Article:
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Nov 2, 2007

Election Kudos Et Al

We on Middle Road would like to say "good luck" to our friends that are running for a seat at the House of Representatives: Tina Sablan, Rep. Cinta Kaipat, Rep. A. Waki and Brad Ruszala.

Liquor ban is effective tomorrow from 7am to 7pm until voting on polling places ends. So in other words no drinking while voting. ;-) If you are caught intoxicated while voting your votes won't be counted. Kidding. Just make sure you don't see double while voting. ;-)

Also, no political ads are allowed during election day. The ads include on print and broadcast media. So, sorry Nahal, your ad is banned too (smiles)

22 comments:

Jeff said...

Also, no political ads are allowed during election day. The ads include on print and broadcast media.

There is absolutely no way in hell that is legal.

And is there a day more in need of liquor than the day you contemplate the army of people running for our bloated office.

Jeff said...
This comment has been removed by the author.
rev said...

not legal? what do you mean Jeff? Pardon my naivete.

bradinthesand said...

biba si me!

Jeff said...

The first amendment. You can't restrict what newspapers say just because it's election day, and newspaper ads are speech.

rev said...

oh. hmmm. i guess they dont consider ads as that.

bradinthesand said...

just don't vote for crisostimo or aquino!!!

CNMI Blogger said...

Thanks, Middle Friends!

Bruce A. Bateman said...

Porky's recommends that you all go out and vote tomorrow.

Porky's will be open and serving liquor at 7:01PM Saturday evening. Come on by and enjoy yourself. Even psuedo philosophers are welcome as long as their togas don't smell.

O. Calimbas said...

I'm looking at 1 CMC 6705 and it seems only to restrict campaigning activities within 100 feet of a polling place. Am I missing something?

Perhaps the newspapers know better than me.

But, I agree with Jeff that you can still campaign anywhere else as a form of free speech. This is also firmly supported by the US Supreme Court's decision in Mills v. Alabama, 384 U.S. 214 (1966), which struck down a law that criminalized a newspaper editorial published on election day that advocated a position on an initiative.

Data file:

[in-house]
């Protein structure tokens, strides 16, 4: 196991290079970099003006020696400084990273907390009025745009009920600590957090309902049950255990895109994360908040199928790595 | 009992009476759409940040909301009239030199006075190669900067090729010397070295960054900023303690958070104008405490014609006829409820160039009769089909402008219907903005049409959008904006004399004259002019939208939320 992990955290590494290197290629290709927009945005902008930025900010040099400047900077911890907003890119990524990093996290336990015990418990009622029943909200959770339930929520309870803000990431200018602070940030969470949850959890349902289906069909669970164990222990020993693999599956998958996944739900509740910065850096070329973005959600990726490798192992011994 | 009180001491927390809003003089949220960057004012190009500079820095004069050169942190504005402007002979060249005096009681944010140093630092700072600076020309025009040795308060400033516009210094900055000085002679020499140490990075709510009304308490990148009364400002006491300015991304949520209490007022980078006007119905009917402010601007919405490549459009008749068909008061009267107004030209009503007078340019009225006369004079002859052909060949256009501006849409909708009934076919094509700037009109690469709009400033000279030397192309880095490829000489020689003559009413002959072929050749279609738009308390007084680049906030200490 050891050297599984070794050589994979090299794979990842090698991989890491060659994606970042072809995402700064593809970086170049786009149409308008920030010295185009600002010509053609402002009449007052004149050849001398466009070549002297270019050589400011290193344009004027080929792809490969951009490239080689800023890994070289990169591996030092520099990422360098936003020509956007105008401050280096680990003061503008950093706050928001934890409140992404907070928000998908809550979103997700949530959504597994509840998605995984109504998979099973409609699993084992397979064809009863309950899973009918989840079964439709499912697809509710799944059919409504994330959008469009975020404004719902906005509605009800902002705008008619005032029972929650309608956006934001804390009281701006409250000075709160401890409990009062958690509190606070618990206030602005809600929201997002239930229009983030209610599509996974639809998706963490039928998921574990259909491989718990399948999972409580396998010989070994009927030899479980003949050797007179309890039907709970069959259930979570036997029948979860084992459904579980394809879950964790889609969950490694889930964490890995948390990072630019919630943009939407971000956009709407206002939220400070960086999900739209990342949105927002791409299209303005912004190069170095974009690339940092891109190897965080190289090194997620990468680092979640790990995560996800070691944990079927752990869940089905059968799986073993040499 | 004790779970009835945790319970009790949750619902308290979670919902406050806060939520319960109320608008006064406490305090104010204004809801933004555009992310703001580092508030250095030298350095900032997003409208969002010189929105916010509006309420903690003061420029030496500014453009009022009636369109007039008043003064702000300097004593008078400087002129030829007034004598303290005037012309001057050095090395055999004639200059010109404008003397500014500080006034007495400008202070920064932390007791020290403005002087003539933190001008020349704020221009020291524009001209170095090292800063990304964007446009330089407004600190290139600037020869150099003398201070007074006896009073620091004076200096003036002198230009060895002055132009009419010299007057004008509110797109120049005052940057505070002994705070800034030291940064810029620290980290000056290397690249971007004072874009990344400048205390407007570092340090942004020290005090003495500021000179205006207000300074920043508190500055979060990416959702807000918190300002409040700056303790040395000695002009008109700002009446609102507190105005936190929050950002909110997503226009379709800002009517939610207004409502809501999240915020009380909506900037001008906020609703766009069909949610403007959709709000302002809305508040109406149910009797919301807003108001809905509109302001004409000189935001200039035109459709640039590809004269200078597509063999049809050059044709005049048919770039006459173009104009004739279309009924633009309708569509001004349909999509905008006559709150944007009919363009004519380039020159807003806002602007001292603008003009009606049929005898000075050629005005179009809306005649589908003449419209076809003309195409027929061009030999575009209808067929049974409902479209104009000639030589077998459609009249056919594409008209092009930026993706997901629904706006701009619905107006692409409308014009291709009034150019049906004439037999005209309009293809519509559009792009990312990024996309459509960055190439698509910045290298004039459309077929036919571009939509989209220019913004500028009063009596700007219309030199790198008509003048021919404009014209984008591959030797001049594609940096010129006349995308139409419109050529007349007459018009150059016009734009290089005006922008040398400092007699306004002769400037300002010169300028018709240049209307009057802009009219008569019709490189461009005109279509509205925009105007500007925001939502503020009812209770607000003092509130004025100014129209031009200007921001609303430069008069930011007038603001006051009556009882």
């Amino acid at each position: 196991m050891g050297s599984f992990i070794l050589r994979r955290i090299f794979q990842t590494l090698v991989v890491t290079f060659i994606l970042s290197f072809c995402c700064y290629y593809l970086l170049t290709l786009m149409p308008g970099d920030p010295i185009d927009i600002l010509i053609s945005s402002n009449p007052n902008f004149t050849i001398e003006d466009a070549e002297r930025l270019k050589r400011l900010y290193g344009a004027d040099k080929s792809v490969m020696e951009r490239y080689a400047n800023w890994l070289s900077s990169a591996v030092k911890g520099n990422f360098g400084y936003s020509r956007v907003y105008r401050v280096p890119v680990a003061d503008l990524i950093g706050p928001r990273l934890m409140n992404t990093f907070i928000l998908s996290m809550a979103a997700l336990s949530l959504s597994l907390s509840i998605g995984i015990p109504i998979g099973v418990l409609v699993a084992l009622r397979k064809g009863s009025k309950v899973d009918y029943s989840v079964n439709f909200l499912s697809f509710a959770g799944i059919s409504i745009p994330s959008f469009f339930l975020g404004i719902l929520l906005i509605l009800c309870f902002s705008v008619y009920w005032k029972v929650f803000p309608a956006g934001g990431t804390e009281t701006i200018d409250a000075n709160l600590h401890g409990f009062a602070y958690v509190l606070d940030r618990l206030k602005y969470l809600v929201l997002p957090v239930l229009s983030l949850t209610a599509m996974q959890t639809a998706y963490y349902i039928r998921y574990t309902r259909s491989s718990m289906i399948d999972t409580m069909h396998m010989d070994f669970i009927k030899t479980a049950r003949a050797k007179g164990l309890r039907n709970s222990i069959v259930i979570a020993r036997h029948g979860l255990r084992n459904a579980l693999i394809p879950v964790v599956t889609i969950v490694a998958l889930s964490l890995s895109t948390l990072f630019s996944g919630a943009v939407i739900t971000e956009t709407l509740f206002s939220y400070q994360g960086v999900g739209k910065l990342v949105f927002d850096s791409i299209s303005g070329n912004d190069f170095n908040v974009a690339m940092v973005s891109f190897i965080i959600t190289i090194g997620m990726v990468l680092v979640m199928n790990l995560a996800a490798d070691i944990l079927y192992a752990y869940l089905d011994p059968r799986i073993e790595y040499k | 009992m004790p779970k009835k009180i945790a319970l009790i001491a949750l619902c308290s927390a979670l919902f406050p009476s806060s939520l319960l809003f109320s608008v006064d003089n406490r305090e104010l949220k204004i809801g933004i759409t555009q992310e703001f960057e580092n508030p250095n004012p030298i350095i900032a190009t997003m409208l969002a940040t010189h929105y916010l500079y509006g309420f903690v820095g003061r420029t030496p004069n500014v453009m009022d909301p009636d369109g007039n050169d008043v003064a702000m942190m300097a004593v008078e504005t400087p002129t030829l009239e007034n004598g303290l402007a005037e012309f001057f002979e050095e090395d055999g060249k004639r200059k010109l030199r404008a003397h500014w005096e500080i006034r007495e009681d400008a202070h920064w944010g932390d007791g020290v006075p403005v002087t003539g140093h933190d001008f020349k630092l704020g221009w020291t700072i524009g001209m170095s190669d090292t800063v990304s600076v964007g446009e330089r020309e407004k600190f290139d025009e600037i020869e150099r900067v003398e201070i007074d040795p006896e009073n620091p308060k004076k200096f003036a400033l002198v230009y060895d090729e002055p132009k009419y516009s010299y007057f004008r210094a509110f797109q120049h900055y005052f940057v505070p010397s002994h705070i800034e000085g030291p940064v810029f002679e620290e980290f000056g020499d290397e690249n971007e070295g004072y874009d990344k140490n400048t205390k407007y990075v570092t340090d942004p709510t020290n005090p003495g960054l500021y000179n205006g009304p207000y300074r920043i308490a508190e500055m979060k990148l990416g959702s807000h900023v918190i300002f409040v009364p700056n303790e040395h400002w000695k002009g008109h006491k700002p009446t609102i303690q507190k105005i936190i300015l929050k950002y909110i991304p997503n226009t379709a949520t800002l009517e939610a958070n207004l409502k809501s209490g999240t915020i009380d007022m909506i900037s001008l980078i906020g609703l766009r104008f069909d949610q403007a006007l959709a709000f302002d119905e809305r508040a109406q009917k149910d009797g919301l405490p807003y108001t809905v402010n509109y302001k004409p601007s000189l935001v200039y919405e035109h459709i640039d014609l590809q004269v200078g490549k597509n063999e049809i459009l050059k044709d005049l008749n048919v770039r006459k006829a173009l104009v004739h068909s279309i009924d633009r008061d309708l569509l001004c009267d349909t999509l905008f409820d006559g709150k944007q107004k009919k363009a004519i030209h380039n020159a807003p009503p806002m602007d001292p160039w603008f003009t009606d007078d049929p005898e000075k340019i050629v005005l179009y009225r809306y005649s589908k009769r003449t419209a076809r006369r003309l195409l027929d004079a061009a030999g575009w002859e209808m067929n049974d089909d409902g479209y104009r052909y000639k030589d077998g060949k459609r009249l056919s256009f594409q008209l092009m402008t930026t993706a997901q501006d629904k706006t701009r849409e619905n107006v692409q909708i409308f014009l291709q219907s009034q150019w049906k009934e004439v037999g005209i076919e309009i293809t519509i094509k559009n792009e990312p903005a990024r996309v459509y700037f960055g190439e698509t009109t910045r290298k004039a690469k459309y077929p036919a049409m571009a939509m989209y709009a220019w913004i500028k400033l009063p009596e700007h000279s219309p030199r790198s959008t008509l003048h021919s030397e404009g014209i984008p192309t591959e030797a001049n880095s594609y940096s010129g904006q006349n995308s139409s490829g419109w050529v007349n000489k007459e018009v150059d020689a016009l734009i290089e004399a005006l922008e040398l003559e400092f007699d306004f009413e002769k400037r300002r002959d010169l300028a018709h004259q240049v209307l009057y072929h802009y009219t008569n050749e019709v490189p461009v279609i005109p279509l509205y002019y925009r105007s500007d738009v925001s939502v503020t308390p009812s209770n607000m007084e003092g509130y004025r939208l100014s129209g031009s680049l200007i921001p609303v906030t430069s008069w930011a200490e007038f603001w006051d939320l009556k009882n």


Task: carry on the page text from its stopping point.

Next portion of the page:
The restriction at the polling booths is a traditional one that the Supreme Court allows, despite the First Amendment, based on the government's compelling interest in preventing undue influencing, such as vote-buying, or if you threaten to slap around a voter if he votes against you. (Okay, so that last one is something I just made up.)

lil_hammerhead said...

You are not allowed to have advertisements a certain number of feet from a polling station. I've never heard of a law prohibiting any advertising, print or television, on the day of the election. That wouldn't stand up to any sort of legal challenge.

Tamara said...

BIBA TINA!

O. Calimbas said...

Oh, and I like the other part of 1 CMC 6705 that says the 100 ft. radius campaigning prohibition includes campaigning by aircraft. So, let's see that prop-plane zoom down with a banner about 110 ft. above my head at the polls. Go democracy!

Voter said...

Omar, since it was only signed into law this April 11th, the newspapers seem more aware than you of Public Law 15-52 (orderly conduct at polling places).

See generally http://www.cnmilaw.org/public_laws15.php (Public and Local Laws of the 15th Legislature).

O. Calimbas said...

Thanks kindly, Voter.

So it's a 300 ft. no-campaigning zone. But there's still no mention of a total campaign blackout in PL 15-52.

lil_hammerhead said...

How would the measure the altitude of the plane at the time it passed over the polling station anyway? Hmmm?

Does the law mention helicopters? Can they hoover 105 ft. above a polling station with a sign hanging down.

lil_hammerhead said...

Yes by the way..

Go Tina! Boo Saipan Casino Initiative! Boo Boo Boo

rev said...

vote wisely (for senator) ;-)

thanks omar for the comments!!!

Jeff said...

I talked to zaldy. The no ads thing on election day is a law in the PI. Not here.

rev said...

hmmm...why would election commission prohibit it? the paper could've earned more today right? ;-) no comment jeff. ;-)

Jeff said...

This thing deserves journalistic investigation.

Law student said...

Or legal research, both on U.S. Supreme Court jurisprudence, and former Title 1, Commonwealth Code, Section 6423 (prohibiting campaign ads on election day), which was repealed by the same law referenced above, increasing the no-campaign zone distance from 100 to 300 feet.

The Marianas Variety has never published on Saturday anyway. But it is the candidate's activity (buying an ad), not the newspapers, that was the subject of the former CNMI law.

Translate: saipanmiddleroad.blogspot.com

 

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